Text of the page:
We know that the epidemic changed everything so we are examining the ramifications of insurance, taxation and other topics that we were never dealt with. We understand that we are in different times and we are addressing the solutions in a vast perspective accordingly.
Already, destinations and businesses in the industry are developing and launching ramped up health and hygiene programs to reassure consumers that steps are being taken to protect them as much as possible from COVID-19. Does Israel plan to introduce these kinds of measures?
In Israel, the hotels and hotels association are working on health directive and new standards to make sure of guests’ safety. IMOT, in coordination with the IMOH worked to formulate a certification to present that an hotel or attraction is COVID19 safe.
We are satisfied with the industry response to that and a lot of hotels already implemented the standard. Israel is the start-up nation so we also are working with the tech companies for innovative solutions to manage touristic sites, to maximize the experience without overcrowding, to shift the demands between sites and cities, to manage payments to reduce unnecessary interactions and more.
All the positive perception of Israel in the last months in dealing with the epidemic will be leverage and adopt to make sure people will feel, and will be safe while visiting in the one of the most iconic sites in the world.
Going forward, what do you see tourism looking like in a Post-COVID-19 world? How will it be different? Or will it be different? And where does Israel fit in all this? Is it well-positioned to thrive in this ‘new’ world of travel?
Israel is a one of a kind destination in which you can witnessed the cornerstones of humanity in the morning and waterski in the afternoon. The unique combination of a multicultural destination and the size of Israel, which within a few hours you can go from the green meadows of the Golan Heights to the overwhelming desert landscapes holds an amazing journey.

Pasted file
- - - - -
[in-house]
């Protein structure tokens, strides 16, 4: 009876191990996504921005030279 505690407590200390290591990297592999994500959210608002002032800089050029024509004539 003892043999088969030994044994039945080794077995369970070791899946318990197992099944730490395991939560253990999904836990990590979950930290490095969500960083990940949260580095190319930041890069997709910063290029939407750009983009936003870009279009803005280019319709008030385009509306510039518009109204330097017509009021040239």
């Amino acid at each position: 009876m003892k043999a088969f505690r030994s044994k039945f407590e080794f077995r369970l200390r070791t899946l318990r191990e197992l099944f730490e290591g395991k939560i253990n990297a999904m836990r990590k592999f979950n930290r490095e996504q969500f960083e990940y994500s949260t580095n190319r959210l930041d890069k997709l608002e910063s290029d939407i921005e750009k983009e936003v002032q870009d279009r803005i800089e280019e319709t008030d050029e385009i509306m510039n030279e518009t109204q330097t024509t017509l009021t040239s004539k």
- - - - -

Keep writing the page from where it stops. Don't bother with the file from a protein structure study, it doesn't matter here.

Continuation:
I believe that the future travel, in the near future, will be FIT’s. These were the last to stop travelling, as they are not in the risk population of the COVID19. They are between the ages of 20 to 40, looking for a great multilayer experience – culture, history and heritage, night life and culinary, and good weather.
On the groups side, we will see a more careful approach of smaller groups with different motivations – one will be the group of the concerns that will want the group as a guarantee for safety, others are faith motivation that will want to strength their beliefs, especially after times like this and other who just want to escape the day to day life to a peaceful place where they will feel safe and relaxed.
All those trends are relevant more than ever to Israel – the FIT’s will find a vibrant hospitality scene with the high-end hotels to Capsule ones, they can hang-out in one of the TLV bars or to go the one of the food markets or a top chef restaurant.
They can walk in the old corridors of Jerusalem, be amazed by the holy sculpture or the Capernaum in sea of Galilee, or enjoy one of the many exhibits in Tel Aviv museum of Arts or Israel museum. Others can choose to go to the Negev or Galilee for a more relaxing time, off the beaten path, to explore themselves in a peaceful and easygoing desert vibe.
This is why Israel is the place to go once things are over – you will have a great and safe experience.
There are always more questions, but I’ll make this my last … in Israel’s recovery plans, where does the Canadian market fit … does it have a role to play in your plans and if it does, what is it?
Canada has a great potential to Israel and this is why we decided to send a consul again after few years.
We recently announced a new and meaningful marketing agreement with TravelBrands, which reflect our confidence in this market.
North America is Israel’s biggest market with over 1 million tourists of which 100,000 originate from Canada – the highest number in history.
With the direct flights of ELAL and Air Canada and the new route from Montreal we are optimistic more than ever. I believe that Gal Hana, our new appointed director to Canada will make this potential come to fruition even with the challenge that we are all facing.